Annie Hall Movie Review: Look, There’s God Coming Out of the Restroom

From the opening lines of Annie Hall, we know there will be no chance for romance between Alvy Singer (Woody Allen) and Annie Hall (Diane Keaton). In fact, we are instantly told the relationship has been over for a year. Alvy is too down on himself and his abilities, quoting the famous Groucho Marx line: I’d rather not belong to a club that would have me as a member. Annie is too sweet and charming and vivacious and gets more out of one meeting with a therapist than Alvy has gotten in fifteen years. Annie Hall is a romantic comedy knocked on its side; you never know what will fall out.

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At the opening of the movie, Alvy Singer is an up-and-coming comedian who is recognized on the street for having been on Carson “a few times.” Though he goes on lots of dates, nobody has the intelligence and wit to keep up with him until his best friend, Rob (Tony Roberts), sets up a double-date tennis match and he meets Annie Hall. Annie is a terrible driver (“It’s okay, we can walk to the curb from here. It will be fun.”); she gets uncomfortable easily and seems to say the word “jew” more than might make sense; but she is also a photographer who is auditioning to sing at a nightclub. She is a budding artist who wants to get some cats, and he is an established artist obsessed with The Sorrow and the Pity. It is not that the relationship will end that keeps the viewer interested; it is the how.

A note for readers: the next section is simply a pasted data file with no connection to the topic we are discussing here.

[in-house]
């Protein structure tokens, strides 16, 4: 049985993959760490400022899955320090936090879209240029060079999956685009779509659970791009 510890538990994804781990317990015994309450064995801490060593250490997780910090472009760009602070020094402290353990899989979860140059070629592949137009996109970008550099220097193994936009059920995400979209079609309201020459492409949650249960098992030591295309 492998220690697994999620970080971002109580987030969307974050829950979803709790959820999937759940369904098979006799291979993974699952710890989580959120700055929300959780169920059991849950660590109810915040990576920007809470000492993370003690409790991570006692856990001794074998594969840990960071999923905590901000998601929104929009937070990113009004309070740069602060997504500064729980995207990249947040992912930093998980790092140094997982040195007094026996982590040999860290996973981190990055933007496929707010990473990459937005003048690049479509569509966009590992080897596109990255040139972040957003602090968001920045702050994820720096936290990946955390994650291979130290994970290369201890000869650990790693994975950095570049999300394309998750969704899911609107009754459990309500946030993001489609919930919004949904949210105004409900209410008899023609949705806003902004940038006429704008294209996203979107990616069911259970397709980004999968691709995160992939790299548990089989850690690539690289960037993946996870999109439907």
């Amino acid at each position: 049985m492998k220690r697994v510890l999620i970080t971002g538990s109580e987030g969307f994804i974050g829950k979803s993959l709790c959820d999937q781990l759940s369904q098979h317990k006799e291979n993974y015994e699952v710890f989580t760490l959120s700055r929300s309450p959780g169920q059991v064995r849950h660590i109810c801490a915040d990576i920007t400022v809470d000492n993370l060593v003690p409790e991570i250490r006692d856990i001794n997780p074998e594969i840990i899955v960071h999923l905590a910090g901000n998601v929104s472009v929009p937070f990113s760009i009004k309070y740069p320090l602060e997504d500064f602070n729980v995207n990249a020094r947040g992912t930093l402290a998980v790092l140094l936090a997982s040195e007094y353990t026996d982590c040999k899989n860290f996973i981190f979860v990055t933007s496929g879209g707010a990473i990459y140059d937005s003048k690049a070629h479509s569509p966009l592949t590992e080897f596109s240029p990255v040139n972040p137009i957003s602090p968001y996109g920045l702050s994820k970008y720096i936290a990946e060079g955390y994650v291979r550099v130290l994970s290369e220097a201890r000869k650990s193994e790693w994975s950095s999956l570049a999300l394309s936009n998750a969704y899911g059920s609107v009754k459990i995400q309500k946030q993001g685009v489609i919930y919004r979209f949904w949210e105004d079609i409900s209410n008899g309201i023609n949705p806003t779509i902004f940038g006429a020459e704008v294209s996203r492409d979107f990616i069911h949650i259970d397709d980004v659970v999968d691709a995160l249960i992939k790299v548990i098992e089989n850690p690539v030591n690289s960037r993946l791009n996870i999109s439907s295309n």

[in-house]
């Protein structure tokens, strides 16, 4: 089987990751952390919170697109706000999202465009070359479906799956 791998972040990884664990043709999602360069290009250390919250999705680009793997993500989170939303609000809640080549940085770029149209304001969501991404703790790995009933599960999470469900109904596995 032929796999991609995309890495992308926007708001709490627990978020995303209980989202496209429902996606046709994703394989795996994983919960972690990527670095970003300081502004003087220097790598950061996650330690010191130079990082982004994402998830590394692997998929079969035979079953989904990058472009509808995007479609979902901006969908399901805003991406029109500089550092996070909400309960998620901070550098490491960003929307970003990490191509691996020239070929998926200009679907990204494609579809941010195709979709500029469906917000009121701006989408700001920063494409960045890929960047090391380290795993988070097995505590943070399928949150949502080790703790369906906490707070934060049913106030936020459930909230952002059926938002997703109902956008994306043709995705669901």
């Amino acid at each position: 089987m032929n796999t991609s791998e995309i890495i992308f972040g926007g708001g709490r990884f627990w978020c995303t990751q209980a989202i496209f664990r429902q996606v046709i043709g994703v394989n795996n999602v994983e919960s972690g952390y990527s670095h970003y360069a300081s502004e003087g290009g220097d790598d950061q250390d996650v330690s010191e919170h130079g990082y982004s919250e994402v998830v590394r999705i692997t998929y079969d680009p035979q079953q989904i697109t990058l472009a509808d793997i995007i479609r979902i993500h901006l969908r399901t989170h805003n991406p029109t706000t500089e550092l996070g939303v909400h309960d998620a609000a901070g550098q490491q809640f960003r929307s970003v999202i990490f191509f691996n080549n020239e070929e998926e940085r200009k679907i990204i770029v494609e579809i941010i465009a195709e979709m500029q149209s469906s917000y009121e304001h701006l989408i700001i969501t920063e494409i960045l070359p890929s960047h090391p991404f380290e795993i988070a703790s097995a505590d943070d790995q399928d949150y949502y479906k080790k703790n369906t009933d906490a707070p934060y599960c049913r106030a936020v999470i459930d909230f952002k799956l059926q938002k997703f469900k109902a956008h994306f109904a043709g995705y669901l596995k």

Anything is possible in Annie Hall. Allen uses every device he can to tell his story. There are animated scenes, scenes where children stand up and tell us who they will be as adults (“I used to be a heroin addict, but now I’m a methadone addict.”), and split screens where a Christian and a Jewish family talk to each other across the country and across time. Characters talk to the screen, there are voice-overs, captions, flash-forwards and flashbacks. In one scene, Alvy and Annie are waiting in line for a movie when the man behind them keeps arguing about modern media and starts to quote Marshall McLuhan. Alvy pulls McLuhan from off-screen and lets him rip into the opinionated man.

It is a mostly off-and-on relationship for the two until they meet Tony Lacey (Paul Simon) a music producer who wants to lure Annie to L.A. to produce an album of her songs. The tug and pull of L.A. weighs heavy on Annie, but in no way entices Alvy, who is entrenched in everything New York City. In one scene in Los Angeles, Alvy drives into five other cars while trying to exit a parking lot. A police officer arrives on scene and asks Alvy for his driver’s license; instead, Alvy tears his license up into little squares and tosses them into the wind (“I have a terrific problem with authority.”), and eventually ends up in the county jail. The schism between the two is ultimately linked to where and when one is comfortable doing their art.

Annie Hall won Best Picture, Best Director, Best Original Screenplay, and Best Actress; it is bittersweet and tender and thoughtful and damn funny. You owe it to yourself to see it as soon as possible.

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Greg Hammond

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